The one-ten precinct is located at 94-41 43rd Avenue in Queens, New York. More than 167,000 citizens live within the confines of our precinct boundaries. Some of them make very bad choices.
It was a frigid January night and I was working a midnight-to-eight tour. When I arrived at the precinct snow was starting to fall. Before going upstairs to change into uniform, I checked the roll call posted in the sitting room. Our patrol vehicle was marked out of service and in the shop for repairs. Frank, my partner, was penciled in for a foot post and I had the switchboard.
I changed into my uniform shirt and tie and went downstairs to relieve the sergeant on duty. One of our two sergeants for the tour was off, which meant I would pull switchboard duty for the entire tour while the lone sergeant stayed on patrol, supervising.
As the night wore on, the temperature outside dipped to 16 degrees and snow started accumulating in inches, making driving difficult. By 4 a.m., the only calls I was getting on the switchboard were the rings from the few cops on foot patrol in the precinct.
The detectives from the one-ten squad were in and out a few times, each time stopping at the front desk to let the desk officer know they would be
out on patrol or were back in the house. One of them, Det. Murphy, constantly complained about having to park his own car behind the precinct on 42nd Avenue or 95th Street where he couldn't keep an eye on it.
I didn't have much sympathy for him because all the uniformed cops always ended up parking back there. You could never get a parking spot on 43rd Avenue because 30 yards of space was kept open in front of the station house for patrol cars to park and bring in prisoners or for the division captain to drop by and inspect the station house. The rest of the block was filled with impounded cars from drunk driving arrests or recovered stolen cars.
At 5 a.m. Det. Murphy said he was going out to pick up some burgers and coffee. Less then five minutes later, he pulled up in front of the station house with two guys handcuffed in the back of the one-ten squad car. The two prisoners emerged with sullen expressions and Murphy was beat red. Fuming is the word I would use to describe his demeanor.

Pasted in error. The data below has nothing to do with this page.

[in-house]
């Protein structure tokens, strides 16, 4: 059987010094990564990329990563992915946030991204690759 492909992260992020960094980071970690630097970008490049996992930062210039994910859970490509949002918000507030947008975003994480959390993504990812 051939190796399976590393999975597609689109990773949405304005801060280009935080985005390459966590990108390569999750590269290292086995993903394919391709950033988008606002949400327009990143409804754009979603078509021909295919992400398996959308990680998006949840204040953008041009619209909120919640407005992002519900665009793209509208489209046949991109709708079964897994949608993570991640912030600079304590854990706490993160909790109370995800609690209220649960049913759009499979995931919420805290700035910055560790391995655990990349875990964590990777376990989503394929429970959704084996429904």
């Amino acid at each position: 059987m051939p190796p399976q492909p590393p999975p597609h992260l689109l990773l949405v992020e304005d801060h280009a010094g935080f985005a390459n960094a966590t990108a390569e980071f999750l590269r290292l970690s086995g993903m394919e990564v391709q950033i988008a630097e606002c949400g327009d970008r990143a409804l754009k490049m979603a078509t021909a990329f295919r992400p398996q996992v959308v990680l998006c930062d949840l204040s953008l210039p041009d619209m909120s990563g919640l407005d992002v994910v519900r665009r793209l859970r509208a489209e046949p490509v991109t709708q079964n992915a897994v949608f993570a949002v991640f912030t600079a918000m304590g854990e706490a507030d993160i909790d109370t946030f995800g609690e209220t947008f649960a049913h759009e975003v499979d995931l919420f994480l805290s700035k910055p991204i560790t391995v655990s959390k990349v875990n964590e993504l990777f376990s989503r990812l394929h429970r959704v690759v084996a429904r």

"Can you believe these guys?" Murphy yelled toward the desk officer as he shoved them ahead of him. "With eight inches of snow on the ground, these two dumb mutts are stealing the license plates off my car on 42nd Avenue."
"That was yo car? Damn!" One of the perps mumbled.
"You said it was a quiet street," the other complained, turning to his
"Each one of these mutts was working on a plate on my car when I drove back there to pick up a magazine I'd left on the front seat," Murphy said. "When I asked them what they were doing, they had the gall to tell me to get lost."
It was at that point Murphy had pulled his weapon and had them assume the prone position face down in the snow, which explained the ice and snow on their eyebrows and hair, along with the frozen expressions on their faces. Murphy was one of those guys always carrying two sets of handcuffs and this time they came in handy, although it's doubtful the two crooks in their sneakers were going to make a run for it in eight inches of snow.
Unfamiliar with cops' routines, the thieves had no idea police officers were always coming and going on these streets behind the precinct.
Perhaps these dummies had their eyes on one of the stolen cars we'd recovered parked in front of the precinct and figured they'd change the plates and drive off. Then again, these guys weren't deep thinkers and I'd probably be giving them too much credit for thinking that far ahead.
Jim McDevitt is retired from the New York Police Department and now writes a column for Texas Highway Patrol magazine.